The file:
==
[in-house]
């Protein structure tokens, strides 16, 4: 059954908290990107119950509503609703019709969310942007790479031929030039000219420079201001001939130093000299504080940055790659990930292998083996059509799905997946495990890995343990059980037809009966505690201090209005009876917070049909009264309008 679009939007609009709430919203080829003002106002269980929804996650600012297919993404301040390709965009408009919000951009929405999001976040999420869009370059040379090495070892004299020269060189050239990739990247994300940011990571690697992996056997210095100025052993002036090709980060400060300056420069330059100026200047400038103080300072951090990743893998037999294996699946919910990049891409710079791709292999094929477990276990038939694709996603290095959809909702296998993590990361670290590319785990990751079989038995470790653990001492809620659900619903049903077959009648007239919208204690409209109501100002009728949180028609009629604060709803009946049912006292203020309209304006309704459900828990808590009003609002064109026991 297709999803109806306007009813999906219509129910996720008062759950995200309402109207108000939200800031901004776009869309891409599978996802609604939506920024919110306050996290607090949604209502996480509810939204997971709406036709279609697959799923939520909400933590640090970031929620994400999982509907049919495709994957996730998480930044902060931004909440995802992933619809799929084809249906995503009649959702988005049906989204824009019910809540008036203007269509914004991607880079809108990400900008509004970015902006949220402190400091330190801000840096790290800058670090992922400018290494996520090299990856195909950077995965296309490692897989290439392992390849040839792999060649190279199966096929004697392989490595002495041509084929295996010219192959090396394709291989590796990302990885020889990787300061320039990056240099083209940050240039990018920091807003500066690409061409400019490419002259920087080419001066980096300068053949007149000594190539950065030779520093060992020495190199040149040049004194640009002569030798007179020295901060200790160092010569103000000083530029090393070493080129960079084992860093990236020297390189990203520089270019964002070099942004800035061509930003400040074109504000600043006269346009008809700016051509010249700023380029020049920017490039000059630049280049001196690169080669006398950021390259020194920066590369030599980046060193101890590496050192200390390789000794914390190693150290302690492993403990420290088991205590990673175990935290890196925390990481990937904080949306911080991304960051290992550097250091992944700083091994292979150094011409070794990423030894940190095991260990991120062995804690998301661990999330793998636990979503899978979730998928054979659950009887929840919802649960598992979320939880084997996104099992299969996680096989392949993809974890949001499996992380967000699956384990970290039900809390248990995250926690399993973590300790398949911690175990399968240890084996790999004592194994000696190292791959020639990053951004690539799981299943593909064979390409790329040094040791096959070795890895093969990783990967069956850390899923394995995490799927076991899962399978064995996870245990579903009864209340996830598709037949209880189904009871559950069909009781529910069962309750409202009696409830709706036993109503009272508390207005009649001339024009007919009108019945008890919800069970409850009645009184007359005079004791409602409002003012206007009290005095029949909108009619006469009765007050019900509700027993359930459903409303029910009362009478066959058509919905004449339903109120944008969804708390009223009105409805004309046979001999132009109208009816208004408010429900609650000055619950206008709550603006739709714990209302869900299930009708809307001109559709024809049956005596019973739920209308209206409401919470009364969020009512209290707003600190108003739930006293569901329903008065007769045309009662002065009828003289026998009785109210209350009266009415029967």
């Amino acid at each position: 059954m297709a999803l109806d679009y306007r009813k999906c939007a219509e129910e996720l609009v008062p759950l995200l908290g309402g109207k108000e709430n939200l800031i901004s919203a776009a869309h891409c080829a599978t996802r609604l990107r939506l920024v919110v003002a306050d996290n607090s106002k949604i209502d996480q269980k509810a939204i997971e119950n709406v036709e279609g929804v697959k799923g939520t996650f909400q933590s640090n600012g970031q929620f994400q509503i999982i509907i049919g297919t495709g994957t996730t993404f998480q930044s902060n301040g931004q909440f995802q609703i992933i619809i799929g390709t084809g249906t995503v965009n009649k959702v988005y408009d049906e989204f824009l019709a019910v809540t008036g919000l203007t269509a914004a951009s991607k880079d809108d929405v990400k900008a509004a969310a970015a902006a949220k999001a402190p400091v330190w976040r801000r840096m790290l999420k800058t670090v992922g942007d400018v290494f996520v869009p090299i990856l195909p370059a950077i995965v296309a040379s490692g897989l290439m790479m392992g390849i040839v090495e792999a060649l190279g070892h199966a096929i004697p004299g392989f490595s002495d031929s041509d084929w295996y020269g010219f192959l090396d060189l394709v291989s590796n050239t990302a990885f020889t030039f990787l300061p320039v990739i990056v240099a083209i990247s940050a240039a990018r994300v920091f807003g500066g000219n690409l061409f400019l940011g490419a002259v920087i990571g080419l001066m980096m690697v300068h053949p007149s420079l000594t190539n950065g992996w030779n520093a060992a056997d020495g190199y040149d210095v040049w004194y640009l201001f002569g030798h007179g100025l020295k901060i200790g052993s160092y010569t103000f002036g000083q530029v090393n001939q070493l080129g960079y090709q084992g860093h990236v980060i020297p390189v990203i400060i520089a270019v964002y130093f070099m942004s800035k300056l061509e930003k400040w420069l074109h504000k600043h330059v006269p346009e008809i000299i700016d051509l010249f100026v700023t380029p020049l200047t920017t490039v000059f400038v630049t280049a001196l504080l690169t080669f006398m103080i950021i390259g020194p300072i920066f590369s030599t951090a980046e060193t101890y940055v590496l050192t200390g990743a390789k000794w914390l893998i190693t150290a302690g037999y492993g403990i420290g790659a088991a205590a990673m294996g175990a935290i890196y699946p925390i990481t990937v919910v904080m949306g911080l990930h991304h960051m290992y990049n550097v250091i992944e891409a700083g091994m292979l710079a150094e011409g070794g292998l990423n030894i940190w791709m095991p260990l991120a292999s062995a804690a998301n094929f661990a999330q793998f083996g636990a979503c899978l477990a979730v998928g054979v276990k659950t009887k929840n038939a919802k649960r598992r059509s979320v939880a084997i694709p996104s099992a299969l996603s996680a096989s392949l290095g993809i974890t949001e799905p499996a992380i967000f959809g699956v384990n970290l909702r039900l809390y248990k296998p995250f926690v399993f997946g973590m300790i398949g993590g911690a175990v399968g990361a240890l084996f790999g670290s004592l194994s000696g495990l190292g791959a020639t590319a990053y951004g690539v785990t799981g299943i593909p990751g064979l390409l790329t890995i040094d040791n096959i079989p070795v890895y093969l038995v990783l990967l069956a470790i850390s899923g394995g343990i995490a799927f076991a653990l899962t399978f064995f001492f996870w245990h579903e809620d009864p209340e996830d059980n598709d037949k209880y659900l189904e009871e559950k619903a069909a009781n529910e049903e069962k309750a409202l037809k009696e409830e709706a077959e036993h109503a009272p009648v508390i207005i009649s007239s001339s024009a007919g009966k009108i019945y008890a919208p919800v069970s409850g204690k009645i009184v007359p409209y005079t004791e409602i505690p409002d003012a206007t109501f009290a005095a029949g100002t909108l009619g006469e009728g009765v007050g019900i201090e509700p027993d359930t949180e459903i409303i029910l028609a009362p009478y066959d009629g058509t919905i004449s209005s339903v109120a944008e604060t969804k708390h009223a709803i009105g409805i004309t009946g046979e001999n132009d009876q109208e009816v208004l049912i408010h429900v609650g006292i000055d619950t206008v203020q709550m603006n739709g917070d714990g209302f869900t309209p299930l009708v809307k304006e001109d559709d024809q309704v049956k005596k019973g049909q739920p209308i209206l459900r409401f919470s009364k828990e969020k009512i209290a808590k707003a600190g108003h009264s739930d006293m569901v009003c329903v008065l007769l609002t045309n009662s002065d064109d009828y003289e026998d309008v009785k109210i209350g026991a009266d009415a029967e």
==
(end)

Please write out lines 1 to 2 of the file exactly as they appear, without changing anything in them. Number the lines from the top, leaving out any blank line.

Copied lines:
[in-house]
């Protein structure tokens, strides 16, 4: 059954908290990107119950509503609703019709969310942007790479031929030039000219420079201001001939130093000299504080940055790659990930292998083996059509799905997946495990890995343990059980037809009966505690201090209005009876917070049909009264309008 679009939007609009709430919203080829003002106002269980929804996650600012297919993404301040390709965009408009919000951009929405999001976040999420869009370059040379090495070892004299020269060189050239990739990247994300940011990571690697992996056997210095100025052993002036090709980060400060300056420069330059100026200047400038103080300072951090990743893998037999294996699946919910990049891409710079791709292999094929477990276990038939694709996603290095959809909702296998993590990361670290590319785990990751079989038995470790653990001492809620659900619903049903077959009648007239919208204690409209109501100002009728949180028609009629604060709803009946049912006292203020309209304006309704459900828990808590009003609002064109026991 297709999803109806306007009813999906219509129910996720008062759950995200309402109207108000939200800031901004776009869309891409599978996802609604939506920024919110306050996290607090949604209502996480509810939204997971709406036709279609697959799923939520909400933590640090970031929620994400999982509907049919495709994957996730998480930044902060931004909440995802992933619809799929084809249906995503009649959702988005049906989204824009019910809540008036203007269509914004991607880079809108990400900008509004970015902006949220402190400091330190801000840096790290800058670090992922400018290494996520090299990856195909950077995965296309490692897989290439392992390849040839792999060649190279199966096929004697392989490595002495041509084929295996010219192959090396394709291989590796990302990885020889990787300061320039990056240099083209940050240039990018920091807003500066690409061409400019490419002259920087080419001066980096300068053949007149000594190539950065030779520093060992020495190199040149040049004194640009002569030798007179020295901060200790160092010569103000000083530029090393070493080129960079084992860093990236020297390189990203520089270019964002070099942004800035061509930003400040074109504000600043006269346009008809700016051509010249700023380029020049920017490039000059630049280049001196690169080669006398950021390259020194920066590369030599980046060193101890590496050192200390390789000794914390190693150290302690492993403990420290088991205590990673175990935290890196925390990481990937904080949306911080991304960051290992550097250091992944700083091994292979150094011409070794990423030894940190095991260990991120062995804690998301661990999330793998636990979503899978979730998928054979659950009887929840919802649960598992979320939880084997996104099992299969996680096989392949993809974890949001499996992380967000699956384990970290039900809390248990995250926690399993973590300790398949911690175990399968240890084996790999004592194994000696190292791959020639990053951004690539799981299943593909064979390409790329040094040791096959070795890895093969990783990967069956850390899923394995995490799927076991899962399978064995996870245990579903009864209340996830598709037949209880189904009871559950069909009781529910069962309750409202009696409830709706036993109503009272508390207005009649001339024009007919009108019945008890919800069970409850009645009184007359005079004791409602409002003012206007009290005095029949909108009619006469009765007050019900509700027993359930459903409303029910009362009478066959058509919905004449339903109120944008969804708390009223009105409805004309046979001999132009109208009816208004408010429900609650000055619950206008709550603006739709714990209302869900299930009708809307001109559709024809049956005596019973739920209308209206409401919470009364969020009512209290707003600190108003739930006293569901329903008065007769045309009662002065009828003289026998009785109210209350009266009415029967």